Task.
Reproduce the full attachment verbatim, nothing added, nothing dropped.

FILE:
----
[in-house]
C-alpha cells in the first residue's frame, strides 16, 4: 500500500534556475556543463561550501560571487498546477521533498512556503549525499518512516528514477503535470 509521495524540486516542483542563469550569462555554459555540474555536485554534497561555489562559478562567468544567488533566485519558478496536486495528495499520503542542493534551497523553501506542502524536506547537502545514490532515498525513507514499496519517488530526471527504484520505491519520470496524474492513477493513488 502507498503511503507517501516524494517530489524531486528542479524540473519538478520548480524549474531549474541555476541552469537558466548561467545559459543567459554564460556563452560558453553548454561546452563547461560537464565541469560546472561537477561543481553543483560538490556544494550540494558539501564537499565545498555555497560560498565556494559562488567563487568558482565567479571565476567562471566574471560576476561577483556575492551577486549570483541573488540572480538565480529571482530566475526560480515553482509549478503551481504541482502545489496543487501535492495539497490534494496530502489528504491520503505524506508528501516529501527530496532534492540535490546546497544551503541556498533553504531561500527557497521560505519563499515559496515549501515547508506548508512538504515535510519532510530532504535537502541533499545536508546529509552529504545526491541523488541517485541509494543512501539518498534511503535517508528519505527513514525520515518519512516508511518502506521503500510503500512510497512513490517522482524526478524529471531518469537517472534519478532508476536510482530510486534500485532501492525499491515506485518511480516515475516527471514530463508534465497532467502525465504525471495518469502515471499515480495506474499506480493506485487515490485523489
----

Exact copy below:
[in-house]
C-alpha cells in the first residue's frame, strides 16, 4: 500500500534556475556543463561550501560571487498546477521533498512556503549525499518512516528514477503535470 509521495524540486516542483542563469550569462555554459555540474555536485554534497561555489562559478562567468544567488533566485519558478496536486495528495499520503542542493534551497523553501506542502524536506547537502545514490532515498525513507514499496519517488530526471527504484520505491519520470496524474492513477493513488 502507498503511503507517501516524494517530489524531486528542479524540473519538478520548480524549474531549474541555476541552469537558466548561467545559459543567459554564460556563452560558453553548454561546452563547461560537464565541469560546472561537477561543481553543483560538490556544494550540494558539501564537499565545498555555497560560498565556494559562488567563487568558482565567479571565476567562471566574471560576476561577483556575492551577486549570483541573488540572480538565480529571482530566475526560480515553482509549478503551481504541482502545489496543487501535492495539497490534494496530502489528504491520503505524506508528501516529501527530496532534492540535490546546497544551503541556498533553504531561500527557497521560505519563499515559496515549501515547508506548508512538504515535510519532510530532504535537502541533499545536508546529509552529504545526491541523488541517485541509494543512501539518498534511503535517508528519505527513514525520515518519512516508511518502506521503500510503500512510497512513490517522482524526478524529471531518469537517472534519478532508476536510482530510486534500485532501492525499491515506485518511480516515475516527471514530463508534465497532467502525465504525471495518469502515471499515480495506474499506480493506485487515490485523489